Well, one way the Chamber can move things along is to speak out against this administration and its efforts to undermine the National Climate Assessment. For years, this study has been the gold standard for climate research within our government—it’s not partisan, it’s factual! It’s based on science—and, it assesses the long-term threats of climate change. The president: on climate, is a member of the Flat Earth Society. Just denying the facts. It would be as if Columbus and Magellan sailed, and the president still said the Earth was still flat. That’s how he’s acting on climate. Well, the Chamber ought to break with that. They ought to let science and facts dictate how we act. This is a moment when the Chamber of Commerce could actually use its influence to convince the Administration to reverse course. If the business community said this, it would make a big difference. So, this is a moment. Let’s see if the Chamber really wants to prove that they’re for climate change.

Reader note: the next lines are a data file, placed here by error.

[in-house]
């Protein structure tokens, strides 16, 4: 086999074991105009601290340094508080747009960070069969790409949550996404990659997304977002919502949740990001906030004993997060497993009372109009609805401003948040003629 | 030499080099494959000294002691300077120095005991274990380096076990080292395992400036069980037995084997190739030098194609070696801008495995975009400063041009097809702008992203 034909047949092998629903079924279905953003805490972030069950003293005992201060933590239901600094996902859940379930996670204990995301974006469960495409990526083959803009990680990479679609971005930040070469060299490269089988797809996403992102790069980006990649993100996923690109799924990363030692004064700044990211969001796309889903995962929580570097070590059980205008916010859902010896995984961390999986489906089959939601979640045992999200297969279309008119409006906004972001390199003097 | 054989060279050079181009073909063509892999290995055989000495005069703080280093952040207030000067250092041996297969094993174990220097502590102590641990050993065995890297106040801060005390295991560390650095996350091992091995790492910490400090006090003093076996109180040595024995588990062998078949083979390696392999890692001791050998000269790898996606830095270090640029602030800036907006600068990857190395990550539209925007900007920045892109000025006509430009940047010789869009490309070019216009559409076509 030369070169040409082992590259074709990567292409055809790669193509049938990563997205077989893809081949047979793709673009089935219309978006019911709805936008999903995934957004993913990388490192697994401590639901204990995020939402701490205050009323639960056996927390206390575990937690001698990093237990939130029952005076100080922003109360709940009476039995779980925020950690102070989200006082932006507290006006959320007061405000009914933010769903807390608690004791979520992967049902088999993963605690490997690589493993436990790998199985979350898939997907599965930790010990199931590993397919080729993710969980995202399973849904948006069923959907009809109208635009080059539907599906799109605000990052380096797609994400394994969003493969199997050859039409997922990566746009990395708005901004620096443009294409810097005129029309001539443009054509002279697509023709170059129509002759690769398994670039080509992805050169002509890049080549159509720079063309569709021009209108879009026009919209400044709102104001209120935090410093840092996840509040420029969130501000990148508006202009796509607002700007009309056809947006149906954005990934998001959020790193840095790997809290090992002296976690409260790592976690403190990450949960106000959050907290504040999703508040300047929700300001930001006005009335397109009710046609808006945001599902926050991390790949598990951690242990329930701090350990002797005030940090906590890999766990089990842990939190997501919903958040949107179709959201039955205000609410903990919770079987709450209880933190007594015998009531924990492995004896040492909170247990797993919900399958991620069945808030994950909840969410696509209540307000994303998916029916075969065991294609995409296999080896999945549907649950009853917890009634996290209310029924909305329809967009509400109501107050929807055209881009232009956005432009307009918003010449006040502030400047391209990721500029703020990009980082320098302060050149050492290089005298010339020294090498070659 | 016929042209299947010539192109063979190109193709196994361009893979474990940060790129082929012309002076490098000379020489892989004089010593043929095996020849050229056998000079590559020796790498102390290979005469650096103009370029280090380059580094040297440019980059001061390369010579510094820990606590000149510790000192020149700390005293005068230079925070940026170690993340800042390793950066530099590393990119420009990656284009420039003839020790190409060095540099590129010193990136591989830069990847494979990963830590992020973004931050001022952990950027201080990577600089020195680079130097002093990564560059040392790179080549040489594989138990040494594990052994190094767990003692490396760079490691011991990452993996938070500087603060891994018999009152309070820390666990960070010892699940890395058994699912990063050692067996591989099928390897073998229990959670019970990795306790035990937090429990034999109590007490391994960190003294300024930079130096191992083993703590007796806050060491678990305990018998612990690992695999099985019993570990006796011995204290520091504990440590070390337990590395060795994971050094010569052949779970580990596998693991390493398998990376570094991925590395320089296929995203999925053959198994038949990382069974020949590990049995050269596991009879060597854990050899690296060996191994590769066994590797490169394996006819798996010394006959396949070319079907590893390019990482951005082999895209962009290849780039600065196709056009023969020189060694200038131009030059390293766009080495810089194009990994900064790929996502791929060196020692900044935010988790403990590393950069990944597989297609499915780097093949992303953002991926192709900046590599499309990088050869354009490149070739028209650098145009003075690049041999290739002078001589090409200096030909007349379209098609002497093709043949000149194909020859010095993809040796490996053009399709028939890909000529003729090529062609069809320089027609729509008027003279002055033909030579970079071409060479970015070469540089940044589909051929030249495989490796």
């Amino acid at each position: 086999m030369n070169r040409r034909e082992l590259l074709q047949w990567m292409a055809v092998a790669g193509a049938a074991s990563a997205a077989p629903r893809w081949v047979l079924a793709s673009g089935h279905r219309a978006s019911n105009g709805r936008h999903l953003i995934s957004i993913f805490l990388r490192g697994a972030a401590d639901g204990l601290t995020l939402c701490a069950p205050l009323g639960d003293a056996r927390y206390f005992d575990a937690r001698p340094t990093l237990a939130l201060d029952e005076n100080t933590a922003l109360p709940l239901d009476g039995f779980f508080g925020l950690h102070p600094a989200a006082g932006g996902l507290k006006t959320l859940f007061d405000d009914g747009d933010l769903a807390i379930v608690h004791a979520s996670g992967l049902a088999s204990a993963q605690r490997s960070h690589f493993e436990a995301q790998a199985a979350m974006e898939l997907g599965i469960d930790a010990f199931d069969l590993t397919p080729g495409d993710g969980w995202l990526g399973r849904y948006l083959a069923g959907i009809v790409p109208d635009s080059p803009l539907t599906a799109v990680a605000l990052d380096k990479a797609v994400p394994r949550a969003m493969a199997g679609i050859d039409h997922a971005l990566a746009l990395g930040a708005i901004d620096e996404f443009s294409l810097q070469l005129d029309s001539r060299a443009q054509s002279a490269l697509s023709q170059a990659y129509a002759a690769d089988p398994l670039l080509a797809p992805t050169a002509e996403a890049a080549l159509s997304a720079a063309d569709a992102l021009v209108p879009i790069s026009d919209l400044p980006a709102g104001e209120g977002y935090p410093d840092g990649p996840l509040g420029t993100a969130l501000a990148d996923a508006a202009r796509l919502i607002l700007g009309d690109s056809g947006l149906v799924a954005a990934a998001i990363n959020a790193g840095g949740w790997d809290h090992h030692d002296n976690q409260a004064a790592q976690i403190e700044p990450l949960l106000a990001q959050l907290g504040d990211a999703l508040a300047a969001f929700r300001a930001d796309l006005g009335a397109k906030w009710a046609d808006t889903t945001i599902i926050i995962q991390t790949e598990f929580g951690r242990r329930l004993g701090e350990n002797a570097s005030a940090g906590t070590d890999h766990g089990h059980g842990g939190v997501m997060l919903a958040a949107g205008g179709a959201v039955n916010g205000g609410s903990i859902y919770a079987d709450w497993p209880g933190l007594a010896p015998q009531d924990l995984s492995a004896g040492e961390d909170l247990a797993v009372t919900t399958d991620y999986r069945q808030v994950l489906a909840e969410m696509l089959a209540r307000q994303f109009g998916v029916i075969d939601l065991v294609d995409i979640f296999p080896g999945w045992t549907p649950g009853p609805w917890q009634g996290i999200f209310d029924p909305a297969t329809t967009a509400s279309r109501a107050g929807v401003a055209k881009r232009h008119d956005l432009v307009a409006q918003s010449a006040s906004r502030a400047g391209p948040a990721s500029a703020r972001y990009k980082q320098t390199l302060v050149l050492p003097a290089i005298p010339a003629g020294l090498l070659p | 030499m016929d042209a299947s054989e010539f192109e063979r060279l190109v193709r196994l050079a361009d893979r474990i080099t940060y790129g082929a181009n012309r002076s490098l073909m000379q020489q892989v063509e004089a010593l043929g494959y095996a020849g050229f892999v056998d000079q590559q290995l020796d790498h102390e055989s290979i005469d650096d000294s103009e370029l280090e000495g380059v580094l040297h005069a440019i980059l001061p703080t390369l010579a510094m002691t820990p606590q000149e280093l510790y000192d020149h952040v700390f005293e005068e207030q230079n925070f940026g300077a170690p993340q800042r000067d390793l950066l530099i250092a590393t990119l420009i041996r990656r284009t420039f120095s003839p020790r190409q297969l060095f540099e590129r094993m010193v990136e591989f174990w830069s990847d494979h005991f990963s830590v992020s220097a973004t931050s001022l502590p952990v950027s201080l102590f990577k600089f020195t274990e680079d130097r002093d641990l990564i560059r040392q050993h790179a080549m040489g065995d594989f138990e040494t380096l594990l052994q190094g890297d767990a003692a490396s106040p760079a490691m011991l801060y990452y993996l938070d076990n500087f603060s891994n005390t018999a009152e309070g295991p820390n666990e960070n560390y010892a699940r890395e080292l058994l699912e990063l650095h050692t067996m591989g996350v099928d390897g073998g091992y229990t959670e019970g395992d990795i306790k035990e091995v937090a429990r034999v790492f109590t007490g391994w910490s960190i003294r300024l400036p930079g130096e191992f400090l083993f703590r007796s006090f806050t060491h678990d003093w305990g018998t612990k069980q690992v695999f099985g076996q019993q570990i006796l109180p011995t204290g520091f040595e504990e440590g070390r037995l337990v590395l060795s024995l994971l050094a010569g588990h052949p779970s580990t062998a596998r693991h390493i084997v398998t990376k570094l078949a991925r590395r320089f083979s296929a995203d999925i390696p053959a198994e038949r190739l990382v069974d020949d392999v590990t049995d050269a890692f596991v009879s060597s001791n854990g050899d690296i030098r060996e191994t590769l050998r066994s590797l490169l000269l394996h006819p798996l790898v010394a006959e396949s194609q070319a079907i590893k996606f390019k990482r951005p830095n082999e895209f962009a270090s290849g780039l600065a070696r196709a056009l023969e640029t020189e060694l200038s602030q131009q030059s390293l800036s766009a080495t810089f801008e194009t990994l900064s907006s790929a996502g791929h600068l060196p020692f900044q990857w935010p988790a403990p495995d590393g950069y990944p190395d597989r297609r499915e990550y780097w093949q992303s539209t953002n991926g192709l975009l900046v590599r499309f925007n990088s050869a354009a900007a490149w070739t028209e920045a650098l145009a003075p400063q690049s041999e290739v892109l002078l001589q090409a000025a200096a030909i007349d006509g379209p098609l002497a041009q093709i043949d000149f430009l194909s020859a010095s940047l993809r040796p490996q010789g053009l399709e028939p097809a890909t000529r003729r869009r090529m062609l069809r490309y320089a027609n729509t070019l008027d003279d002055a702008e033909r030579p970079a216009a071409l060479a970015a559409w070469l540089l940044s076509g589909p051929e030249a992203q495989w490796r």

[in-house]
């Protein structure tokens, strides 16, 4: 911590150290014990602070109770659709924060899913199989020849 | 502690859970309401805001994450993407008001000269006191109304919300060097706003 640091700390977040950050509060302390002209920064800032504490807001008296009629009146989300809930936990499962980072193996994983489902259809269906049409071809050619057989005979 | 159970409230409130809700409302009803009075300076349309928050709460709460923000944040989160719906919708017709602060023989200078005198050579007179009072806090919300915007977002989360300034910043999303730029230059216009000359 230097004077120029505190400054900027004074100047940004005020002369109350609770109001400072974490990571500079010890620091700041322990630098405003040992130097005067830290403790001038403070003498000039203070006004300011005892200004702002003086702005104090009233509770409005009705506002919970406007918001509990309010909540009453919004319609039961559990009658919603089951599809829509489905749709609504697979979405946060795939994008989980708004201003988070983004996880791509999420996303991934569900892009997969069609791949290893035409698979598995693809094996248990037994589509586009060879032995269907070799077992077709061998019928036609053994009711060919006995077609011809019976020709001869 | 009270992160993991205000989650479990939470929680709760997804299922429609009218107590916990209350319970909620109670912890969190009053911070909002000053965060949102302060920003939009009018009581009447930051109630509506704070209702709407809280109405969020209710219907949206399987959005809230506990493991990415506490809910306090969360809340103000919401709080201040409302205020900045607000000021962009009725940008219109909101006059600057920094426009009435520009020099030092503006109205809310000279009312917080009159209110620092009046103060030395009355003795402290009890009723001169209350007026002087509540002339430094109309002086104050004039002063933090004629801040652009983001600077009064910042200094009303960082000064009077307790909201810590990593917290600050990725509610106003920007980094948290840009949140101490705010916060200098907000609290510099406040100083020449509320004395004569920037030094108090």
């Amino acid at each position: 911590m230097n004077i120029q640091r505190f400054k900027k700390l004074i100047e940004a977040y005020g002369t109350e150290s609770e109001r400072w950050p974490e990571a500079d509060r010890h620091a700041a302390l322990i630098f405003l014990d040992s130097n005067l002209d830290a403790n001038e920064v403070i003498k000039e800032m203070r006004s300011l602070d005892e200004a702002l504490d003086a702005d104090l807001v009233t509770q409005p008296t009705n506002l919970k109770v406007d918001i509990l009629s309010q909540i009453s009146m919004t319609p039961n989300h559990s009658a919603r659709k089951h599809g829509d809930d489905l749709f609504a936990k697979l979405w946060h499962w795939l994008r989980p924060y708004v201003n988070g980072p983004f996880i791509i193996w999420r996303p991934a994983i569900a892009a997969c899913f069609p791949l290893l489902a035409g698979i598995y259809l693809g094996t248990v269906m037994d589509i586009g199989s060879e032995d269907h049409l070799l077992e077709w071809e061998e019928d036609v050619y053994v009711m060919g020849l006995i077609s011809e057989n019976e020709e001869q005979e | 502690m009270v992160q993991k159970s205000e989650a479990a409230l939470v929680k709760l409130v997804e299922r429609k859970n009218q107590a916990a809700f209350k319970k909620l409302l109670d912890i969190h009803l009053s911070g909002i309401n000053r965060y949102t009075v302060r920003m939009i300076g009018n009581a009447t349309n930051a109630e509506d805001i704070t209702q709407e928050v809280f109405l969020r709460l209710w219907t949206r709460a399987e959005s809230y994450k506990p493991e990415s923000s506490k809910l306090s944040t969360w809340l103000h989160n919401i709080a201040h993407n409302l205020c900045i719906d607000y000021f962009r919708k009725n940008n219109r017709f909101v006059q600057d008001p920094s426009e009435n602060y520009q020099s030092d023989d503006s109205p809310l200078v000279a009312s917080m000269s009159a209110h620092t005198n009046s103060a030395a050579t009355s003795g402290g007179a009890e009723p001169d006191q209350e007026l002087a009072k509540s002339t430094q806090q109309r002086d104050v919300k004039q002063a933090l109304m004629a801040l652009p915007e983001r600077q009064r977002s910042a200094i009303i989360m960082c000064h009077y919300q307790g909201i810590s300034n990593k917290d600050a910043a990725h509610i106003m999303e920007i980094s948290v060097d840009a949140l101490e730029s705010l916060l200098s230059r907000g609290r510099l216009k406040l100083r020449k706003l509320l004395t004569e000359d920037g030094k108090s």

Let’s see. Let’s see. And if they don’t, we ask their members who say they believe in climate, and who are even planning for the problems we face, to put pressure on them to do it. Let’s hope, let’s hope.
Now before I yield the floor, I just want to send a kudos—he reminded me that the word “kudos” is singular, not plural, which I didn’t know for all my years here. Mr. President, I see by your reaction you didn’t know that either. It’s “a kudos.” So let me give a kudos to Senator Whitehouse’s leadership on this issue. One of his many positive traits is he knows grammar, and all of that much better than most of us, but one of his greater traits is how he has been relentless in pushing forward on climate, and on pushing Corporate America to do more. I look forward to continuing to work with him to shed light on the role that big money plays in undermining climate policy. And I look forward to hearing from the Chamber of Commerce on what they have to say about the Administration’s latest attacks on climate science.